I grew up in Columbus, so I was calling up on a lot of friends that I had known forever, most of whom weren’t film people, so for them it was exciting to be part of a movie. We got free locations like restaurants, houses, and apartment buildings. I knew people who did makeup and hair, and who ran trucking companies… We paid for the cost of catering, and for a few costumes from the Salvation Army, and that was about all. All the lighting and camera equipment came from the film and journalism schools. All the editing equipment and time was donated from a hospital where I used to work. Everybody donated their time. To get all the extras for one of the big scenes, local radio stations advertised that there was a movie being shot, and about forty people showed up and hung out all afternoon for free. We paid the crew members with a tape of the movie, and meals on the days that they worked. When we made the CD, local bands donated rights and fees in return for copies of the CD. Most of those recordings already existed on DAT tape, and a local studio donated time to mix them.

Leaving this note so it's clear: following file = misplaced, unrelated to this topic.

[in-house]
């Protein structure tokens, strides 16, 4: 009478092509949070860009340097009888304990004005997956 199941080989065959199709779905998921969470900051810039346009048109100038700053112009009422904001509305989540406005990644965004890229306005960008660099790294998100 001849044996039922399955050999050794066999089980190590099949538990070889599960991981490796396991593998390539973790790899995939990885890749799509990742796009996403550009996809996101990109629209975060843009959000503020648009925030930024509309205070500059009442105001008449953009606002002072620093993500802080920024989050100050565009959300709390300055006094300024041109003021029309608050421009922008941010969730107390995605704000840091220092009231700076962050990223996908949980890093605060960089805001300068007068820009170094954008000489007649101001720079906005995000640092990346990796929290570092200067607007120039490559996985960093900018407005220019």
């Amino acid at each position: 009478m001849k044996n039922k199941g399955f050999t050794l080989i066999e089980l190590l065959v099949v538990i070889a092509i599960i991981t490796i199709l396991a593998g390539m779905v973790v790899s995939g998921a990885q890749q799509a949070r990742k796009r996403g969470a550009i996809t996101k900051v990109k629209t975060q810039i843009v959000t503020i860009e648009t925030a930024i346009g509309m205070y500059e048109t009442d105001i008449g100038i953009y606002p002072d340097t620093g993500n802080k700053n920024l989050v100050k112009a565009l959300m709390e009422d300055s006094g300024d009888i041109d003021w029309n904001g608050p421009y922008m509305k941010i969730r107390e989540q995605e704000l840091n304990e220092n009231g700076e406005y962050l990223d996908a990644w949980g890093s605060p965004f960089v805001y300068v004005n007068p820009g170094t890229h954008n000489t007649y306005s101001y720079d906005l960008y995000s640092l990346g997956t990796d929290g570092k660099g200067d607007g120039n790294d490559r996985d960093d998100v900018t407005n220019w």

[ DID YOU HAVE TO SACRIFICE ANYTHING BECAUSE OF THE BUDGET AND THE SCALE? ] ^ Like establishing shots? Yeah. I guess we knew what we were going to have to compromise on before we even shot it: we compromised on drama and seriousness by making the whole thing really kitschy and tongue-in-cheek. We only used extreme close-ups or very melodramatic two-shots, which looks cheesy, but I tried to make it cheesy as part of the feel. I thought we did a fairly good job going into it and just saying, “Okay: cheesy,” but I don’t know if “cheesy” plays to everybody… Obviously we sacrificed not being able to put it straight onto film, but no, nothing else.
[ WHAT'S THE CURRENT STATUS OF THE FILM? ] ^ Dead in the water. We spent about a year and half sending it out to film and video festivals as well as B-grade video distributors, both national and international. We got no response from anybody. We’re done with it. We’re not showing it anymore. I give copies to video stores in every city that I stay in for more than three days, so there are video stores in Columbus, Tennessee, Kentucky, Virginia, and Maryland that have copies of the movie. Blockbuster Video won’t accept that kind of walk-in, but local video stores are always happy to get a new feature, and they take mine and put it in their “bizarre video” section.